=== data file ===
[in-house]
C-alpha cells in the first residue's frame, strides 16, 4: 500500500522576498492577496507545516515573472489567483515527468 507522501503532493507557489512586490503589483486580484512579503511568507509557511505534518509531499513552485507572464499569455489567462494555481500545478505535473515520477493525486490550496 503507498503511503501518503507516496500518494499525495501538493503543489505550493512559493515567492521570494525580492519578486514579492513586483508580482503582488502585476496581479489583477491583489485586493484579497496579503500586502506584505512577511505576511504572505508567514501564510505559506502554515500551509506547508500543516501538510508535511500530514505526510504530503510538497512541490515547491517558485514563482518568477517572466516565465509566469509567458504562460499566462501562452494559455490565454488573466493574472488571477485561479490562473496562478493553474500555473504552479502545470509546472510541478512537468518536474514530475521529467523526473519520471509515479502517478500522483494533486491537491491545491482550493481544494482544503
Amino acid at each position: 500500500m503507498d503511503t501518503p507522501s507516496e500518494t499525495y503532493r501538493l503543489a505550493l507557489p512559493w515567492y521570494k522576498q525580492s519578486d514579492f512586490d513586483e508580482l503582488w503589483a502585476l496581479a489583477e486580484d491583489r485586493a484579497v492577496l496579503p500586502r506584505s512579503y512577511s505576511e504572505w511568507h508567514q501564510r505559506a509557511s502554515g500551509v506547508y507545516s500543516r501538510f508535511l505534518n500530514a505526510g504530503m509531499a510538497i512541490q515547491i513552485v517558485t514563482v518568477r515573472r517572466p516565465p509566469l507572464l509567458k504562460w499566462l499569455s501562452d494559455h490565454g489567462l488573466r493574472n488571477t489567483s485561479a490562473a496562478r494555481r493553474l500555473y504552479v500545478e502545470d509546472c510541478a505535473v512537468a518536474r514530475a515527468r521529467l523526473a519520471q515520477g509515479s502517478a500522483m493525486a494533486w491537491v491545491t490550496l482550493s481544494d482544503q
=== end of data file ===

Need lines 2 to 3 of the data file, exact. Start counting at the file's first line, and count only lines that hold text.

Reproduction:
C-alpha cells in the first residue's frame, strides 16, 4: 500500500522576498492577496507545516515573472489567483515527468 507522501503532493507557489512586490503589483486580484512579503511568507509557511505534518509531499513552485507572464499569455489567462494555481500545478505535473515520477493525486490550496 503507498503511503501518503507516496500518494499525495501538493503543489505550493512559493515567492521570494525580492519578486514579492513586483508580482503582488502585476496581479489583477491583489485586493484579497496579503500586502506584505512577511505576511504572505508567514501564510505559506502554515500551509506547508500543516501538510508535511500530514505526510504530503510538497512541490515547491517558485514563482518568477517572466516565465509566469509567458504562460499566462501562452494559455490565454488573466493574472488571477485561479490562473496562478493553474500555473504552479502545470509546472510541478512537468518536474514530475521529467523526473519520471509515479502517478500522483494533486491537491491545491482550493481544494482544503
Amino acid at each position: 500500500m503507498d503511503t501518503p507522501s507516496e500518494t499525495y503532493r501538493l503543489a505550493l507557489p512559493w515567492y521570494k522576498q525580492s519578486d514579492f512586490d513586483e508580482l503582488w503589483a502585476l496581479a489583477e486580484d491583489r485586493a484579497v492577496l496579503p500586502r506584505s512579503y512577511s505576511e504572505w511568507h508567514q501564510r505559506a509557511s502554515g500551509v506547508y507545516s500543516r501538510f508535511l505534518n500530514a505526510g504530503m509531499a510538497i512541490q515547491i513552485v517558485t514563482v518568477r515573472r517572466p516565465p509566469l507572464l509567458k504562460w499566462l499569455s501562452d494559455h490565454g489567462l488573466r493574472n488571477t489567483s485561479a490562473a496562478r494555481r493553474l500555473y504552479v500545478e502545470d509546472c510541478a505535473v512537468a518536474r514530475a515527468r521529467l523526473a519520471q515520477g509515479s502517478a500522483m493525486a494533486w491537491v491545491t490550496l482550493s481544494d482544503q